My approach, not just in food, but also to visual arts, music, literature, etc. is to find a broader realm of appreciation.  I think holding preferences is certainly beneficial because it allows us to distinguish our direction in moments that decisions need to be made, but taking firm stances of dislike (or that something is the ultimate pinnacle of creation to which nothing else can aspire) actually is inhibiting to us.  It is inhibiting in that eventually we are bound to encounter somebody who holds a view, opinion, taste, or so forth, differing from our own.  When these encounters occur we are then faced with a conundrum of sorts (some people may not think of it as a conundrum).  The conundrum is that we basically have three real choices which are 1) we attempt to change the other’s opinion, taste, etc. to match our own in that ours is superior or 2) the other convinces us to relinquish our own opinion, taste, etc. to that of theirs or 3) only disagreement occurs (whether it be agreeing to disagree or an argument on every encounter).  To me this seems silly.  If we instead expand our horizons of opinions, tastes, etc. to, if not fully prefering, at least appreciate the vast varieties available to us, then we are able to more fully approach positive interactivity with other people.  Sure we might still have that favorite cheese, or just really love British Ska music, but if we do not limit ourself to just our preferences, and open up our minds to our perceived dislikes, then I think that we might progress through life more pleasantly.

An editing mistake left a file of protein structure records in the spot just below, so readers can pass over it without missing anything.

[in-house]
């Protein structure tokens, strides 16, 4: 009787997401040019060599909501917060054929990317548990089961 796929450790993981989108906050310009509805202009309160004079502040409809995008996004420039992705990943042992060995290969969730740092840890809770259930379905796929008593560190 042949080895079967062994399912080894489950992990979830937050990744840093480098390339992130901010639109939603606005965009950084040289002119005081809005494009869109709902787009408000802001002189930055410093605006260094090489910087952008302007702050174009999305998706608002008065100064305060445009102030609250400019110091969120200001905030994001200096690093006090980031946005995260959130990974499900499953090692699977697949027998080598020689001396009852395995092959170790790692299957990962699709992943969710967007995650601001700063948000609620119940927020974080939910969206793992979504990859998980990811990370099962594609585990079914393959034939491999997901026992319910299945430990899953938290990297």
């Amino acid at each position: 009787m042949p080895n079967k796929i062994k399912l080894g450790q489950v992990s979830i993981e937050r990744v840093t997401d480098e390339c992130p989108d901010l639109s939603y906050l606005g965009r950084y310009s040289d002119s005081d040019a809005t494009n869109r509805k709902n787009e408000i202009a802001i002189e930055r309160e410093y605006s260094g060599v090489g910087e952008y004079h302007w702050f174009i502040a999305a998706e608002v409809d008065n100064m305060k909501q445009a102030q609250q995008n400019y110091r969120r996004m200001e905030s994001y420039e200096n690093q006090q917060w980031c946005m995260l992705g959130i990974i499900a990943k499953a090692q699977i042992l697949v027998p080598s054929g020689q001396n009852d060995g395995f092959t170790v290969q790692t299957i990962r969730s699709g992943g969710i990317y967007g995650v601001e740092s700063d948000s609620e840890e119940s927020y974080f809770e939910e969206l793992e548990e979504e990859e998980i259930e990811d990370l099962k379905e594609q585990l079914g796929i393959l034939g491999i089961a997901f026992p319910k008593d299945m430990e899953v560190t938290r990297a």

Of course eating food, like sex, serves a very specific function, that being to provide our bodies with sustenance to continue living (fyi, those of you not in the know, sex is about the baby making ).  But also like sex, eating is an extremely pleasurable experience.  That being said I think it is worth finding ways to enjoy the full spectrum of foods made and eaten.  If others can do it we can do it too.  Give it a try, you might find yourself very surprised.

I for one intend to give orange juice another shot.  I suspect it will be hard at first, but perhaps with a little effort I will make it so that it is nearly impossible to find a food I dislike (if one does come up after overcoming my dislike of orange juice I will aim to over come it too).

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~ by Nathaniel on December 16, 2009.

2 Responses to “Contemplation: Food, You Can Eat Any of It”

  1. And the sassy black woman from sitcoms and commercials says, “thank you”

    Orange juice is the cure of all illnesses and I’m glad you’re jumping back into the lovely orange and pulpy pool.

    For more of my thoughts on this subject read my overly long comment on RateBeer

    • I suspect it might be slow going at best, and I may never achieve that point where I actively pursue the stuff, but my hope is to get over my general gag reflex which is how I cope with it at present.